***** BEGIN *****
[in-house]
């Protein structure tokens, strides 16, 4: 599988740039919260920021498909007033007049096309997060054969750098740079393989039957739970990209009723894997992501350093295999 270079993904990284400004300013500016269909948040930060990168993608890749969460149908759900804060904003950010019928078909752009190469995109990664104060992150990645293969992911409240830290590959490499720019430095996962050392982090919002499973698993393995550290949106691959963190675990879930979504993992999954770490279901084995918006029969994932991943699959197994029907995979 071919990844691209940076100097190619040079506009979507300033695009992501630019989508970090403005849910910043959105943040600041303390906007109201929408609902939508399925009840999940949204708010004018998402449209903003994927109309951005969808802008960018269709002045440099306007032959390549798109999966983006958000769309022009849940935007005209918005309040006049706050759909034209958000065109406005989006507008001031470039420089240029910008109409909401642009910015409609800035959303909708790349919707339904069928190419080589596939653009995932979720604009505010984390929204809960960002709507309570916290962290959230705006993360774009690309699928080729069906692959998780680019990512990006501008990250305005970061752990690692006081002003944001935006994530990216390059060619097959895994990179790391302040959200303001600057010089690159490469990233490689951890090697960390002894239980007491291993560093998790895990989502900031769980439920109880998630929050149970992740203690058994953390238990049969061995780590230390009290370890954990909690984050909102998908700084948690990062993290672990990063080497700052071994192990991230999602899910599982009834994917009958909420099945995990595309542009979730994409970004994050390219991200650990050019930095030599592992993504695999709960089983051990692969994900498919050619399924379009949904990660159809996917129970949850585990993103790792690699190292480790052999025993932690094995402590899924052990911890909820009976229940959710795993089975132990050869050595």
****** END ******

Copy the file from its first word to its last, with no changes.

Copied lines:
[in-house]
């Protein structure tokens, strides 16, 4: 599988740039919260920021498909007033007049096309997060054969750098740079393989039957739970990209009723894997992501350093295999 270079993904990284400004300013500016269909948040930060990168993608890749969460149908759900804060904003950010019928078909752009190469995109990664104060992150990645293969992911409240830290590959490499720019430095996962050392982090919002499973698993393995550290949106691959963190675990879930979504993992999954770490279901084995918006029969994932991943699959197994029907995979 071919990844691209940076100097190619040079506009979507300033695009992501630019989508970090403005849910910043959105943040600041303390906007109201929408609902939508399925009840999940949204708010004018998402449209903003994927109309951005969808802008960018269709002045440099306007032959390549798109999966983006958000769309022009849940935007005209918005309040006049706050759909034209958000065109406005989006507008001031470039420089240029910008109409909401642009910015409609800035959303909708790349919707339904069928190419080589596939653009995932979720604009505010984390929204809960960002709507309570916290962290959230705006993360774009690309699928080729069906692959998780680019990512990006501008990250305005970061752990690692006081002003944001935006994530990216390059060619097959895994990179790391302040959200303001600057010089690159490469990233490689951890090697960390002894239980007491291993560093998790895990989502900031769980439920109880998630929050149970992740203690058994953390238990049969061995780590230390009290370890954990909690984050909102998908700084948690990062993290672990990063080497700052071994192990991230999602899910599982009834994917009958909420099945995990595309542009979730994409970004994050390219991200650990050019930095030599592992993504695999709960089983051990692969994900498919050619399924379009949904990660159809996917129970949850585990993103790792690699190292480790052999025993932690094995402590899924052990911890909820009976229940959710795993089975132990050869050595």